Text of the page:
Construction bipartisan bills
Two bipartisan bills could help grow Colorado’s construction workforce through student scholarships and community college funding.
Introduced in March, Senate Bill 23-205 would provide scholarships to students pursuing education in high-demand fields, including construction. House Bill 23-1246 would provide community colleges with additional funding to provide training programs in high-demand fields at no cost to students.
Gov. Jared Polis has voiced support for both bills. “We are saving people money on training and education, making it easier for Coloradoans to get the skills they need to fill critical jobs and build careers they love,” he said in a press release.
Colorado builders have struggled with labor shortages in recent years. Demand for new construction has soared just as many workers have started heading for retirement. Younger generations have shown less interest in the field, making it harder to replace those exiting workers.
According to the Bureau of Labor Statistics, Colorado has about 180,000 workers in construction now but will need around 220,000 workers by 2027 to meet demand. That means the industry must attract about 8,000 new workers each year—for the next five years.
The scholarship bill would provide up to $1,500 to roughly 15,000 students—more than one-fourth of the graduating class of 2024—to help cover higher education or training expenses. Any graduating senior can apply but priority will be given to students pursuing jobs in industries with workforce shortages.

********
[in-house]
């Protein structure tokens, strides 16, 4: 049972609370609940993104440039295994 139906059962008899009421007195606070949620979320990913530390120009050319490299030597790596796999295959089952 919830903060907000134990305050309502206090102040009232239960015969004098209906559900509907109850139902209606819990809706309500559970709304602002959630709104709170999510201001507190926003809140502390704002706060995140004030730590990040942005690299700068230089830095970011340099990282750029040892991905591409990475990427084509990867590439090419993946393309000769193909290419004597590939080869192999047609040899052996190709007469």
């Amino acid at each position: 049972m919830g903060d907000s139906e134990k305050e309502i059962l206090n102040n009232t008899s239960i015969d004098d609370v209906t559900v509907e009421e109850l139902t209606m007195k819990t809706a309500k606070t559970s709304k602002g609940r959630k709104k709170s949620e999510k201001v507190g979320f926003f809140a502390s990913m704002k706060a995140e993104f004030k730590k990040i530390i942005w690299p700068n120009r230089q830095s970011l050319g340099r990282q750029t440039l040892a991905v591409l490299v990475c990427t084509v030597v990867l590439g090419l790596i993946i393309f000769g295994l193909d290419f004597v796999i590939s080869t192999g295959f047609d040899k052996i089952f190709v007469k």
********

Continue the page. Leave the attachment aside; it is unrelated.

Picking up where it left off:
The other bill would spend $38.6 million to cover education costs—including tuition, fees, books and supplies—for students earning a certificate or associate degree in select fields at a public community or technical college. Eligible study areas include early education, nursing, construction, firefighting, law enforcement and forest management. Another $1.4 million would go to a competitive grant program offered by the Colorado Department of Labor and Employment for building and construction apprenticeship programs.
If passed, funding for each bill would come from the state’s general fund and last two years.